Rachel Ballard – www.rachelballard.net
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About A Long-Forgotten Truth
Gail Cavanaugh is eighteen when she unearths a long-held family secret. Haunted by a persistent, ghostly voice inside her head, Gail is propelled west on a highway journey away from the father she’s always known. Guided by her ghost, searching for the truth about her origins, she lands broken-down in Sylver, a mountain town in Northwest Washington, half a continent away from home. Trapped and cashless, Gail is swept up in the lives of three people with their own tangled longings and imperfections. Their haunted yearning is a perfect match for Gail and her ghost. Amongst past and present secrets, Sylver becomes a place Gail can’t escape even years after she’s left for good.
Unapologetically nostalgic, A Long-Forgotten Truth is an engrossing, road-bound literary novel, a startling debut, perfect for the wanderer in all of us.
Rachel Ballard received her Master’s of Fine Arts in Creative Writing from the Rainier Writing Workshop at Pacific Lutheran University. Her work has been published in Pass the Fire: Stories about Service in America, and Jeopardy Magazine. She lives in the company of wonderful friends in beautiful Bellingham, Washington. This is her first novel.
Interview with Rachel Ballard
Meet Rachel Ballard! Author of Rozlyn Press’s inaugural novel, A Long-Forgotten Truth. We are very pleased to be working with Rachel and so excited about her upcoming release that we wanted to share some tidbits about her and her work with you!
1. Tell us a bit about yourself, where are you from, and how did you get there?
I’m originally from a Seattle suburb called Mercer Island but I’ve lived for over ten years in my former college town of Bellingham, Washington, and it is truly home.
2. What made you want to be a writer?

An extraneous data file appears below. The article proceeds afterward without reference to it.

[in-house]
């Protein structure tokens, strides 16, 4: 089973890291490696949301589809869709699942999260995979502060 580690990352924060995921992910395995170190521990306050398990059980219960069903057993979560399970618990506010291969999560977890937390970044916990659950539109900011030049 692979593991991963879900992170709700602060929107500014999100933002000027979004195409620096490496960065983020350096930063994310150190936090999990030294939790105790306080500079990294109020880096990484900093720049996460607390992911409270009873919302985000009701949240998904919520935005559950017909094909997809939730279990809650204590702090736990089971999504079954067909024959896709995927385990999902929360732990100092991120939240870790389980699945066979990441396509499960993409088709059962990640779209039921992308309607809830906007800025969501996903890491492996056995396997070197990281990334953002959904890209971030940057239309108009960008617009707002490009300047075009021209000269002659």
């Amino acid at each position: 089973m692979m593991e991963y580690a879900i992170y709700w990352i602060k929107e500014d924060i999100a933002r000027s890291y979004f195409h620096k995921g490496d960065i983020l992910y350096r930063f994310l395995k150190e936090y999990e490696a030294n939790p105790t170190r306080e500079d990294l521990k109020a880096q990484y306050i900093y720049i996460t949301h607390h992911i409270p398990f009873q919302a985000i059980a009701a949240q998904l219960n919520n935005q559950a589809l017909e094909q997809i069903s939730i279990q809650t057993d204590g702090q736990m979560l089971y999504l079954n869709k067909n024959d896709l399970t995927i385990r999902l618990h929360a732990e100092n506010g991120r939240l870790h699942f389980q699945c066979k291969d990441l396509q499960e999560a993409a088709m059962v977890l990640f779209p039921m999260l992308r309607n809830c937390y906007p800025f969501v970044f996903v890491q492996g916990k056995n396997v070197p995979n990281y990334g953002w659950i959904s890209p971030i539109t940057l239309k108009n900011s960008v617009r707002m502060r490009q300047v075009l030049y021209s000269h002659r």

I think that I have always searched for a way to corral the proverbial voices in my head. I feel very fortunate that with writing fiction—the novel form in particular—I’ve found an artistic pursuit that feels so completely right to me.
Two specific moments do come to mind, however, both when I was still in high school. My sister came home from college for the summer and brought a dubbed cassette tape of Bob Dylan’s Blood on the Tracks and said, “You have to listen to this.” I was completely blown away by Dylan’s capacity to evoke such longing, such bittersweetness. I loved the music, but it was the power of his lyrics that really got to me. I felt like I had to try to make my own magic with words.
The other moment I remember was during a somewhat lonely and isolated senior year in high school, when I roiled with all that adulthood looming on the horizon. I took to ditching school to visit Snoqualmie Falls, about 30 miles east of Seattle. As I stared at the falling water I began to imagine a girl around my age, and felt a tiny golden seed inside of me, something that said, What if there’s this lonesome girl, and a waterfall saves her life? That seed never left me, and I just had to write this book.
3. In your words, what is A Long-Forgotten Truth about?
A Long-Forgotten Truth, at its core, is about longing and belonging. It’s about the imperfect nature of our deepest loves. I also describe it as a coming-of-age ghost story. The protagonist, Gail Cavanaugh, is a girl haunted by a persistent, ghostly voice in her head. After Gail’s father reveals a shocking, irreconcilable truth about her origins, Gail’s ghost-voice propels her west on a highway journey away from her hometown of Duluth, Minnesota. She lands broken-down in a mountain town in Northwestern Washington called Sylver. The town is situated on the bank of a river also named Sylver. While trapped and cashless in Sylver, Gail becomes entangled in the lives of three people who are in the midst of reconciling their own longings and imperfections. Their haunted yearning is a perfect match for Gail’s, and Sylver becomes a place Gail can’t escape even years after she’s left for good. This novel is unapologetically nostalgic, as Gail’s love for her father’s old Plymouth Valiant and his record collection suggest, as well as the two-lane highway she traverses on her westward escape. The title comes from the Dylan song “Something There is About You” off his Planet Waves album, which is, in itself, a very nostalgic piece of art. I intend for A Long-Forgotten Truth to be a singular experience, like putting on a favorite record on a rainy afternoon. Even after the needle lifts, a feeling lingers.
4. Is this your first novel?
5. How about some fun questions? If you were a tree or animal what kind would you be?
That’s tough. I might like to be my cat, just because I’d love to get in her head. I especially wonder why she spends so much time in the empty bathtub.